Saturday, 31 May 2014
Thursday, 29 May 2014
"We realized a gap between what leadership is and what young people perceived to be leadership. The only way we can bridge this gap is by contributing towards teaching them, when they are young and grow up with an understanding of how they can lead and create great businesses. We advertised for youths to volunteer in impacting leadership and entrepreneurship skills to young secondary school students. The first batch was in 2013, we worked with five public secondary schools in Lagos reaching out to about a 1,000 senior secondary schools students. This year we are reaching out to 1,600 students in 10 schools and those that graduated from our Programme last year will be a part of the Promenade Clubs we are forming this year".
A two week training was organised for the second batch, of forty-five volunteers before the commencement of the Programme. According to Michael Ndukwu who is part of the second batch of volunteers, I want to impact entrepreneurship skills into these students because I believe the future belongs to them. Many young people need someone to look up and I am glad to be that person, he said.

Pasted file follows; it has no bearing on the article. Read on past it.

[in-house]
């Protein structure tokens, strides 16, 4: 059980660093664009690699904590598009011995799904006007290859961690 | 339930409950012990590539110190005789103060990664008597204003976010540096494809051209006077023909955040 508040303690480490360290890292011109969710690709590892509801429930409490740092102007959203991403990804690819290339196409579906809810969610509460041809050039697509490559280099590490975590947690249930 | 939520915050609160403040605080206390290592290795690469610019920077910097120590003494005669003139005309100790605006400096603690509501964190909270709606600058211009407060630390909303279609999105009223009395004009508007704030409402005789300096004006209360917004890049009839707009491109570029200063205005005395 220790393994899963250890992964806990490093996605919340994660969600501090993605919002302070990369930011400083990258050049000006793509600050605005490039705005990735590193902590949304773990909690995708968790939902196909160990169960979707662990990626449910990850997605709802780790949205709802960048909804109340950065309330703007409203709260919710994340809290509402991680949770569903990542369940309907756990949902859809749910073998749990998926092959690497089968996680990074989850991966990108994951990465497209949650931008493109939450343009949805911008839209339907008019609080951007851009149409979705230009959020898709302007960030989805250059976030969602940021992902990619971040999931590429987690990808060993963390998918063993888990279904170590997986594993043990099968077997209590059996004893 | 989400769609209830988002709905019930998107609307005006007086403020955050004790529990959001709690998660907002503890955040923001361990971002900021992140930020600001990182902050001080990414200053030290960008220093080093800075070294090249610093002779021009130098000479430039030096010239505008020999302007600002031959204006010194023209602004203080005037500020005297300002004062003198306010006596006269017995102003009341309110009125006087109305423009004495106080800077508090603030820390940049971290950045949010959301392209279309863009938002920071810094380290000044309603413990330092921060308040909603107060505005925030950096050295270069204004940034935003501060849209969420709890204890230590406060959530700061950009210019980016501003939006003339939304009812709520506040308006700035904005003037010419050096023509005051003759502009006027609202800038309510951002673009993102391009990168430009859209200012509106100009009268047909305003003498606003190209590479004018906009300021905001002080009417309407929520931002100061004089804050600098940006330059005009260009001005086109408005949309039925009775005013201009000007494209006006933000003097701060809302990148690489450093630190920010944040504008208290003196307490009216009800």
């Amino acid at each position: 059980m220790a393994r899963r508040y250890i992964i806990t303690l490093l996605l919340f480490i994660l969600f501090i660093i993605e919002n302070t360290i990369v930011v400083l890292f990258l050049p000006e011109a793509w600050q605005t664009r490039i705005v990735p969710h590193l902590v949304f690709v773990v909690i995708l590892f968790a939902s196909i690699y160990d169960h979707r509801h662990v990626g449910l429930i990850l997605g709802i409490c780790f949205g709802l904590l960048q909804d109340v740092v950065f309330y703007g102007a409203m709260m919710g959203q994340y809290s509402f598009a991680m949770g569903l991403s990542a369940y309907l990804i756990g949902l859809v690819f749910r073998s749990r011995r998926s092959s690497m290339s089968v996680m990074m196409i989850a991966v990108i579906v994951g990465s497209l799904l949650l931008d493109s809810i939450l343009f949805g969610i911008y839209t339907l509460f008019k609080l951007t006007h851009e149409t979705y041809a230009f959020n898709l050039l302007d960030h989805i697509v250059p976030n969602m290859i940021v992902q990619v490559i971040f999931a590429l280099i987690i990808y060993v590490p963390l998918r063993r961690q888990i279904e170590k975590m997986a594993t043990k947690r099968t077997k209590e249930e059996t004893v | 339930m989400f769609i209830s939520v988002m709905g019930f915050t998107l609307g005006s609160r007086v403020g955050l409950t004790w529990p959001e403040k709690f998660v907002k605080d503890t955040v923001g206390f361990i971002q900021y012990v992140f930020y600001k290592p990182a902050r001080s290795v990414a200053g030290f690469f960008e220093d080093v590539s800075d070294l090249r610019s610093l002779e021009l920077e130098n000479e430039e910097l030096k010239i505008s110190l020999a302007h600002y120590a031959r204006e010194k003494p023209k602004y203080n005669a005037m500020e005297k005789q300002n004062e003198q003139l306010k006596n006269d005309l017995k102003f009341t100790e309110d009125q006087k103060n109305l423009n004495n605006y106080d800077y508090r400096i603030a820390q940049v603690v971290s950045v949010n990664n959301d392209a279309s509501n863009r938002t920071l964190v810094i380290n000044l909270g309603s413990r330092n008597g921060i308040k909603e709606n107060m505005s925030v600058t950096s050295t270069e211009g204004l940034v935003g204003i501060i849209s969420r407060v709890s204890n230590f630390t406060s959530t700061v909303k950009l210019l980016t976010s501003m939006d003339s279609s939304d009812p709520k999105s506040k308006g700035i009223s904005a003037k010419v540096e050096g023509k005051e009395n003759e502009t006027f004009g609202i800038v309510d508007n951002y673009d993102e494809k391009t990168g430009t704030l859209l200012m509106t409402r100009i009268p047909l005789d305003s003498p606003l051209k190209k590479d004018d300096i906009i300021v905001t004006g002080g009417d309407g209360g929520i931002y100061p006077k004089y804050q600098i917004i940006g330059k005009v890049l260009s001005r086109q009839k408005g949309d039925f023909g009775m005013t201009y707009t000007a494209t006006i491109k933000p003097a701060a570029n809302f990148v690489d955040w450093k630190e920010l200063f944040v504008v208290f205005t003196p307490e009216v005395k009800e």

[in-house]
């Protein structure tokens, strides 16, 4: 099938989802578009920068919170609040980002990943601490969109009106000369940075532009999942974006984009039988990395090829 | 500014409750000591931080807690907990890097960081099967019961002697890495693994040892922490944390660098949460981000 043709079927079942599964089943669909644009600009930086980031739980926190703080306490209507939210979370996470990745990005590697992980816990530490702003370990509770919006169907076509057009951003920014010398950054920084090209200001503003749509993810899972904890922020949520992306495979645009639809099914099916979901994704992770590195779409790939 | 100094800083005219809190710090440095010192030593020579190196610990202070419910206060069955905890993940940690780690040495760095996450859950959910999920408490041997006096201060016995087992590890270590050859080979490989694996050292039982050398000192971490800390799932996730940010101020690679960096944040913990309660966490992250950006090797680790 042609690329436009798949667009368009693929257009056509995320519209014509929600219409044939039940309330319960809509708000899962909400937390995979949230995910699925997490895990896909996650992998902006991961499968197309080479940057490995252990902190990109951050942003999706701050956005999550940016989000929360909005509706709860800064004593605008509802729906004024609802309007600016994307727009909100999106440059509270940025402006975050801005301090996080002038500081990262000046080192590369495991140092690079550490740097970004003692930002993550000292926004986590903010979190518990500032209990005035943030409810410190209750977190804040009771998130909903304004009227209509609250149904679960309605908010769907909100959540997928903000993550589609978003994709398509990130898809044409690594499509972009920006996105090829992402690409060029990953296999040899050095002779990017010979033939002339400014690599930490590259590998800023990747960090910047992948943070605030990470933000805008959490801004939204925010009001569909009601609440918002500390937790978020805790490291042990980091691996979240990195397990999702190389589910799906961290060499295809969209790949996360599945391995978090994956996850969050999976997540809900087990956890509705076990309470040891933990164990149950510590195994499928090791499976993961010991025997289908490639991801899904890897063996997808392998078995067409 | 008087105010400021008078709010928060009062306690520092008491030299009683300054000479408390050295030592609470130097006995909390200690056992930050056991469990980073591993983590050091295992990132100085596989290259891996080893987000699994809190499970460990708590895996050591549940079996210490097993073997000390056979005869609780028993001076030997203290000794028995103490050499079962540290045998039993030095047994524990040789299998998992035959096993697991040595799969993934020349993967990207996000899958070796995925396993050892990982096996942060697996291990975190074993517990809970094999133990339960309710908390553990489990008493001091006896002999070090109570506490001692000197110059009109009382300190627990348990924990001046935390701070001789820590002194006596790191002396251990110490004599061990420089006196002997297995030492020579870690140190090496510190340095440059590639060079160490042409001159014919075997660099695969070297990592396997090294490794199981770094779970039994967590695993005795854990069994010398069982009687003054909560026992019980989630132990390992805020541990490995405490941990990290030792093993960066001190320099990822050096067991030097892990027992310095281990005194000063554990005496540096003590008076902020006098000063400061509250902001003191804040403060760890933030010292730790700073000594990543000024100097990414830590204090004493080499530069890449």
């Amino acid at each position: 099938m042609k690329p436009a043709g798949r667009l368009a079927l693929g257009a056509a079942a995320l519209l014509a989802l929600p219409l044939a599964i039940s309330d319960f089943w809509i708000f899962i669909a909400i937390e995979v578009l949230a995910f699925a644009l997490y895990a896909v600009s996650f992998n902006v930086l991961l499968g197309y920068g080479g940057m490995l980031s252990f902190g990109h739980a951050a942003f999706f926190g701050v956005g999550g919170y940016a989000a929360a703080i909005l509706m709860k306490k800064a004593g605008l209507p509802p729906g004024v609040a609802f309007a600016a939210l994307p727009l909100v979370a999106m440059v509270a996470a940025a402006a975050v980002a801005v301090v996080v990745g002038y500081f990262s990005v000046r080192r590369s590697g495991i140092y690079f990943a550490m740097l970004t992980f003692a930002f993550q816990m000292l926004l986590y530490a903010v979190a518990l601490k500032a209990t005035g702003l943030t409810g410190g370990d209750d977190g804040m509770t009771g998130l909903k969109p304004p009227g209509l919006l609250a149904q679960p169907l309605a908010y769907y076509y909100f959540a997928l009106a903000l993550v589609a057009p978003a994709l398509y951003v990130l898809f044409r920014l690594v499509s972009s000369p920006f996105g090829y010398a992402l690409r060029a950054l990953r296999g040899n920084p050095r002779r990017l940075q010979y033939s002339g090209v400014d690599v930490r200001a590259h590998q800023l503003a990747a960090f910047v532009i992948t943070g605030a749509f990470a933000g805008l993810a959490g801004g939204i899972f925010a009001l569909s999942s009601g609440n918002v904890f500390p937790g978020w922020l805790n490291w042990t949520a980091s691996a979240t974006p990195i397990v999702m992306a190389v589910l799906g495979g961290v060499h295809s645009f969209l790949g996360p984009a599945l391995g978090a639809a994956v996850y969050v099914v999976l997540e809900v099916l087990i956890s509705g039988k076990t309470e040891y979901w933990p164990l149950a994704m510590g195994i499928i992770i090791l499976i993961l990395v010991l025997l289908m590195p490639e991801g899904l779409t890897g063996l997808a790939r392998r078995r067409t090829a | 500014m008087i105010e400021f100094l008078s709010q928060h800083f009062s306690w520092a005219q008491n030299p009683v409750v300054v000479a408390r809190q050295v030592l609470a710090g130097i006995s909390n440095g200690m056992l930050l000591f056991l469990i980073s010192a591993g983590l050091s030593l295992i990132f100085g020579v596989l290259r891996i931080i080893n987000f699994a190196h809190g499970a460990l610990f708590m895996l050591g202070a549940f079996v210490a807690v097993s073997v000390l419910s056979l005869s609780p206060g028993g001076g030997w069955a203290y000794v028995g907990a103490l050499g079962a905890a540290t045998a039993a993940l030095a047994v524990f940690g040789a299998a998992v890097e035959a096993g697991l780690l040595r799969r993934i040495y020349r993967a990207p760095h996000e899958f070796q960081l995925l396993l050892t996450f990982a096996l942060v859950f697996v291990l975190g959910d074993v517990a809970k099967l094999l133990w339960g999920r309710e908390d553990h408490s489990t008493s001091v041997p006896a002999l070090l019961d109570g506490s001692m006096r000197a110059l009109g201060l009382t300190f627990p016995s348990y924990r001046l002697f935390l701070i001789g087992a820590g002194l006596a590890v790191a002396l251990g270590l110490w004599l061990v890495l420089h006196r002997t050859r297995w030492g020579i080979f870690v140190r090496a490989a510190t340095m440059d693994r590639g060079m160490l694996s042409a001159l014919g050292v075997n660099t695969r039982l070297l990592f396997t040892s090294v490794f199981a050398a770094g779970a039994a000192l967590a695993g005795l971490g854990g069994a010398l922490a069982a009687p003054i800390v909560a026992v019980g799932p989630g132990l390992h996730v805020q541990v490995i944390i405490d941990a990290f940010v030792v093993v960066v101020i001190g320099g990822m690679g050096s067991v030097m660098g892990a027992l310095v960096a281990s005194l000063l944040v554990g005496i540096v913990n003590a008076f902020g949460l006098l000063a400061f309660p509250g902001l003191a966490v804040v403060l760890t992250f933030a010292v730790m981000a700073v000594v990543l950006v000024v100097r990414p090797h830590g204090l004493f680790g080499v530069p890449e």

A renowned educationist Mrs Sade Adefisayo who trained the volunteers on "Effective Facilitation Skills for Engaging Students in Class" said young people don't learn from they don't like. "At that stage of their life, you can be that person that can change their life forever. When you get to the class have a goal to impact and never loose focus of that. It is exciting seeing these young people growing up to be great people later in life. That is my fulfillment as a teacher and I want you to embrace this opportunity as such. Never underestimate any child because we are now at a time when they have access to so much information. Believe in them and give them direction, that is what they need to achieve their dreams and ambition", she added.
According to Hezekiah Shobiye, talk is cheap but at Promenade Youth Initiative we believe in action and that is our way of contributing towards societal change. "The Nigeria we want can be achieved by young people and this change can go beyond Nigeria. Many Nigerians can argue intellectually but when it comes to action, we can't find them. Promenade Youth Initiative provide a platform for young people to contribute in changing Nigeria. That's the spirit behind this initiative".
UN Secretary-General Mr. Ban Ki-moon, the President of the UN General Assembly, Ministers of Environment and Foreign Affairs and Chief Executives of a number of international organisations are set to attend the newly-established UNEA that will bring together over 1,200 high-level participants from government, business and civil society.